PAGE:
BBC NEWS Americas Africa Europe Middle East South Asia Asia Pacific Arabic Spanish Russian Chinese Welsh
BBCi CATEGORIES   TV   RADIO   COMMUNICATE   WHERE I LIVE   INDEX    SEARCH 

BBC NEWS
 You are in:  Entertainment: Film
Front Page 
World 
UK 
UK Politics 
Business 
Sci/Tech 
Health 
Education 
Entertainment 
Showbiz 
Music 
Film 
Arts 
TV and Radio 
New Media 
Reviews 
Talking Point 
In Depth 
AudioVideo 


Commonwealth Games 2002

BBC Sport

BBC Weather

SERVICES 
Thursday, 23 August, 2001, 15:50 GMT 16:50 UK
Penn's ideological outburst
Sean Penn and wife Robin Wright Penn
Sean Penn with wife Robin: In Edinburgh for gala screening
Actor and director Sean Penn has revealed his revolutionary leanings and attacked the abilities of Hollywood directors.

He told reporters at the Edinburgh Film Festival that he hoped a new generation of thought-provoking directors will come out of the anti-capitalist movement.


I think it would be an enormously patriotic movement to invest in the possibility of revolution

Sean Penn
Penn is in the Scottish capital for the UK première of his latest directorial feature, The Pledge, which stars Jack Nicholson and his wife Robin Wright Penn.

"I don't know if people value the thought of revolution any more," he said before the screening.

It would be an "enormously patriotic movement" to make young people aware of the possibility of revolution, he said.

He said he was trying to give his children a "broader interest" and make sure that not everything in politics and entertainment represented comfort.

"There's a lot of stuff going on around the world... like the protests in Genoa and Seattle, and young people are putting themselves on the line.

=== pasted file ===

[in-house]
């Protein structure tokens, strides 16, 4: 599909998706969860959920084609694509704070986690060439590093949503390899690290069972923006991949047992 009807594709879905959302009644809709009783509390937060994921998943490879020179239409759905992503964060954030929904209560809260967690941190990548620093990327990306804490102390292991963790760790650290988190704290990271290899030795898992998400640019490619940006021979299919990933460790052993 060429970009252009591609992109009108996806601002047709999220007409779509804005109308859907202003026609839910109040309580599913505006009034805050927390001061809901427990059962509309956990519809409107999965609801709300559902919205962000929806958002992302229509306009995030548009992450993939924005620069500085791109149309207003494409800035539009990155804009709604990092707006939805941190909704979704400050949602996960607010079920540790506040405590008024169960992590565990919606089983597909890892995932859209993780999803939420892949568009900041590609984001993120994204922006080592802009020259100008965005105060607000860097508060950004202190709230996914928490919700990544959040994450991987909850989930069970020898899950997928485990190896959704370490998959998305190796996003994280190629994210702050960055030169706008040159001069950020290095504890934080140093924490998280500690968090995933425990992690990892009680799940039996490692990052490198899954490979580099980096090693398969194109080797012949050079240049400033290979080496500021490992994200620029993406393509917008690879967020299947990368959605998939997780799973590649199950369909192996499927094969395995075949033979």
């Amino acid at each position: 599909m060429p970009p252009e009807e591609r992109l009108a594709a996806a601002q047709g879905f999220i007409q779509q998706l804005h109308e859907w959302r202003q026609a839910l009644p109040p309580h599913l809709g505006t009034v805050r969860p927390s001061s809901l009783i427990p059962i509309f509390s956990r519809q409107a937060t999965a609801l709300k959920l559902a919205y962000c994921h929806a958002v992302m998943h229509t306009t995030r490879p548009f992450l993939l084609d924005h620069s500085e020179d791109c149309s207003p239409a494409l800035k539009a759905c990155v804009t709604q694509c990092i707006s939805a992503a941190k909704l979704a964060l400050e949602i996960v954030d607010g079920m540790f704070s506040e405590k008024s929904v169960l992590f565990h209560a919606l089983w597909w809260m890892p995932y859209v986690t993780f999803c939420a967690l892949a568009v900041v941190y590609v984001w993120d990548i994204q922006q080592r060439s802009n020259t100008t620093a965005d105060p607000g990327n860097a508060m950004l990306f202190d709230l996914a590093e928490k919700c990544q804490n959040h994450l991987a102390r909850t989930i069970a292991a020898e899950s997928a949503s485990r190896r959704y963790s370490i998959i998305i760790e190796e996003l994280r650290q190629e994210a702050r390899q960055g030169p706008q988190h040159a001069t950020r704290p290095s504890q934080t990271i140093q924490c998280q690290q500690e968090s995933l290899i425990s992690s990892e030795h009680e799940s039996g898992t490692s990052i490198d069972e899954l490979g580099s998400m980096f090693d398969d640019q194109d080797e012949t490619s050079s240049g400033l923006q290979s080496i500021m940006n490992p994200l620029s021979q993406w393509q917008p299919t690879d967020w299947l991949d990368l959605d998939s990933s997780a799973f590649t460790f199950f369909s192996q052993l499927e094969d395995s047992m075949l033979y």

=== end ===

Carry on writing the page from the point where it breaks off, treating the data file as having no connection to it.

The Pledge
The Pledge took $20m (£14m) at US box office
"We're going to start seeing directors coming out of that group."

Penn was in Edinburgh with Wright Penn and their children, Dylan, 10, and Hopper, eight.

Wright Penn said she wanted their children to experience other cultures and not live a protected and "saccharin" life.

"I don't think most Americans know what a revolution is. Looking at our kids growing up, that's the one area where we're going to be very strict with them," she said.

Punishment

The Pledge sees Nicholson play a middle-aged police officer who vows to hunt down the killer of a young girl.

Penn describes it as a "no bad deed goes unpunished tale".

It opened earlier in the year in the US to mediocre box office sales, but its entrance in the Cannes Film Festival in May saw it receive critical acclaim.

The Pledge is Penn's third directorial outing, having written and directed The Indian Runner and The Crossing Guard, which also starred Nicholson and Wright Penn.

Bad directors

Penn said the poor standards of many directors had persuaded him to put acting on the back burner.

"After about 10 years of working as an actor, I realised that most directors are so bad that I thought: 'Why not give it a go?'

"It takes enormous pressure off to know that if you put two thoughts into your movie, you're already well up on them. I actually wish I had started sooner."

He was nominated for a best supporting actor for Dead Man Walking in 1996 and best actor for Sweet and Lowdown in 2000.

See also:

16 May 01 | Film
Cannes supports Penn's Pledge
Internet links:


The BBC is not responsible for the content of external internet sites

Links to more Film stories are at the foot of the page.


E-mail this story to a friend

Links to more Film stories